Everything at EPC changed once I met Ryan, and through Ryan, Sean. Ryan and Sean were roommates from Ohio who were meeting a crew of friends down at EPC for a week of climbing multi-pitch. Ryan and I hit up a multi-pitch called TNT, a five pitch 10a. I ended up leading the 10a pitch, which was more of scary, long traverse on slightly sketchy rock and lots of cactuses. I got through it, though, and we had a good time getting to the top.
Our skills were tested, however, once we had rappelled down the top two pitches and found that our rope was resolutely stuck through the loops at the top. The problem was that there was just too many cactuses and rocks in the way of the rope being pulled. It wasn’t vertical enough. So, Ryan manfully ascended the line. I was suddenly extremely grateful for the two hour safety clinic I had taken in Squamish a couple of years ago when I learned how to ascend a line. The problem was that my understanding had never been tested until that moment. Long story short, we successfully got the rope down as well as ourselves after burning up on the ledge for about an hour. Not ideal, but everyone arrived home safe.
That night, I met Ryan’s roommate, Sean. Sean had an injured ankle and so was not climbing for some time, but making the best of being in Mexico. We hit it off pretty quickly, both having grown up in New England. The rest of the guys’ crew from Ohio arrived the next day, and we went out for a couple of chill single pitch warm-ups; Sean, Marion, Abby and I. Everything was going splendidly. I was in the position of being the most able bodied lead climbing (thanks to Sean’s hurt ankle) and had the opportunity to be the rope-gun, thereby assuring that I would have to climb scarier stuff.
The initial plan to have a single pitch practice day turned into a multi-pitch haul. I woke up late the next day and ran up the canyon to find Ryan, Marion, and Sean at the base of a six-pitch climb called Dope Ninja. It is more efficient to climb multi-pitch with two people instead of three, so I was invited to be Sean’s lead climber as he did not want to take the risk of a lead fall on his ankle. The climb is rated 10b, which I had never lead before in my life. But, I could tell I was ready.
The two 10b pitches of the climb are right after each other. Sean and I waited for Marion to make her way up the first 10b, which was hard for me because I was nervous and itching to go. I got stymied on a steep section and took a small fall, but all was well. Sean cruised the follow, and then Ryan and Marion let us go ahead of them. Having all three of them to cheer me on as I tackled the tricky crux of the next pitch was absolutely amazing and so helpful to sending the climb. Even going fairly quickly, Sean and I did not reach the ground until dark. You have to rappel the opposite side of the fin on this climb, adding and extra pitch to your descent, but we made it just fine.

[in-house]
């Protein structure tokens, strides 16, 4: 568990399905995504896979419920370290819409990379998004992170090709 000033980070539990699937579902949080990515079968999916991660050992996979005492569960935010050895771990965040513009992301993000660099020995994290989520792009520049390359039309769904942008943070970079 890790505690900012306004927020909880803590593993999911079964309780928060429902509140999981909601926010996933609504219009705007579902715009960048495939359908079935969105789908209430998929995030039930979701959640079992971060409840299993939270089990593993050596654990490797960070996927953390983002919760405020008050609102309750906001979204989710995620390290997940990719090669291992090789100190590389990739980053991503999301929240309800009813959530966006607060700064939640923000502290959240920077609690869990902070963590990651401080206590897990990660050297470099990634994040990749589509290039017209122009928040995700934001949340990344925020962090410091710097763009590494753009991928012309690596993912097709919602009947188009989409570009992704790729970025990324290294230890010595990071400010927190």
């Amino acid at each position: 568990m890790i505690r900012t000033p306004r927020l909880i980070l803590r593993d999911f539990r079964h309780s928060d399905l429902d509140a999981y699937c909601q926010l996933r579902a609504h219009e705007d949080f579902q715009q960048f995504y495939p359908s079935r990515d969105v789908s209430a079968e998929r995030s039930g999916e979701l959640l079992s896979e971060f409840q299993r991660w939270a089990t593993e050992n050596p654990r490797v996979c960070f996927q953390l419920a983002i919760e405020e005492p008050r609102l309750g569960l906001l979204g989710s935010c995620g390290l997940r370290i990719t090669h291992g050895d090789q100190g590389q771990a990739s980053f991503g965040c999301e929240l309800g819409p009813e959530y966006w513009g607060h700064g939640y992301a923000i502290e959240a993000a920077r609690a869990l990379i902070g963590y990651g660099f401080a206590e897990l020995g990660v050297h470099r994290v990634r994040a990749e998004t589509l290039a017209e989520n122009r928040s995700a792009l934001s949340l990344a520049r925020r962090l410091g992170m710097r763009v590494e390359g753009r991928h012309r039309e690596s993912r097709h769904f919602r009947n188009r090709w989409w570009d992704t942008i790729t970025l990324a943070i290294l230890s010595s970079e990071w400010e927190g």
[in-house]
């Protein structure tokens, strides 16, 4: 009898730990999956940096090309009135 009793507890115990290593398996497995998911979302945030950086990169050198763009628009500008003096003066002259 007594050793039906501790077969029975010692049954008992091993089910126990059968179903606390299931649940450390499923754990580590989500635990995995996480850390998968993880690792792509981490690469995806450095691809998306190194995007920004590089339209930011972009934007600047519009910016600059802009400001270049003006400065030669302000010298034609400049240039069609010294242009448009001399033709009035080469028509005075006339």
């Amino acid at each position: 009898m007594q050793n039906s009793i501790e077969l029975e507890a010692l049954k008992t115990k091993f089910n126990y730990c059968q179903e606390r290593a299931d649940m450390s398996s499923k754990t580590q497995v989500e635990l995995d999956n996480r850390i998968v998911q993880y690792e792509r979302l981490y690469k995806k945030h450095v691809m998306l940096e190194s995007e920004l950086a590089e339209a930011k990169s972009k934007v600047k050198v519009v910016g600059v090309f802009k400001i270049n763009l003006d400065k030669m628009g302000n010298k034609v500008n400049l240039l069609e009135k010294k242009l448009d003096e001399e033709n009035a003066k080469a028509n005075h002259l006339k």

Having discovered that we were excellent climbing partners, Sean and I decided that we wanted to take on one more multi-pitch together. I had followed a climb called Off the Couch with a really strong climber the week before and had followed it clean despite it being a really tricky 10d. Right next door to Off the Couch is a climb called Satori, a seven pitch 10c. This was my chance to push my leading grade a bit further. I had finally found a climber partner with the right chemistry, and I had a climb I wanted to do.
We set off slowly to take care of Sean’s still delicate ankle. The approach to Satori is about half and hour if you’re in good condition and features a few tricky cairn-following maneuvers that if you fail at will have you scrambling up some shitty talus. You can avoid a majority of the talus pretty easily if you take your time and lookout for the cairns. We made it up in the beating sun after about an hour, Sean’s ankle still feeling okay, which was the higher priority. We wanted to get out and climb again, but not at the detriment to Sean’s ankle recovery. Ironically enough, he found it easier to climb that walk, so as long as we got to the climb and back safely, everything should be okay.
I connected the first two pitches of the climb that lead to a large pee ledge from which the two routes (Off the Couch and Satori) diverge. There is a traverse-y 5.9 after the ledge which leaves you on a crappy hanging belay, but I was feeling too exposed and nervous to link the next two pitches. I wanted my climbing buddy closer to me, what can I say. The next 10a was scary. The next 10b was scary. The second to last pitch was the 10c. I got plenty of beta under my belt, and had Sean take twice so I could scope the scene before I made my moves. It was a legitimately difficult climb, but there are rumors that it is graded soft. I did not fall, but I did not “send,” as they say.
To be honest, I don’t really care, because what is more important is that I seem to have finally left behind my mental block of climbing 5.10. Thank goodness. I can’t thank my amazing climbing partner enough for his support. Some climber may be able to send with whomever is available to give them a catch, but for me, it’s all about the people. Cheers to the wonderful folks of Hidalgo, Rancho El Sendero, Emma, Wade, Eric, Andrew, and the Colombus Crew for a great final climb at EPC.
P.S. I just learned that Satori means “sudden enlightenment.” How very apt.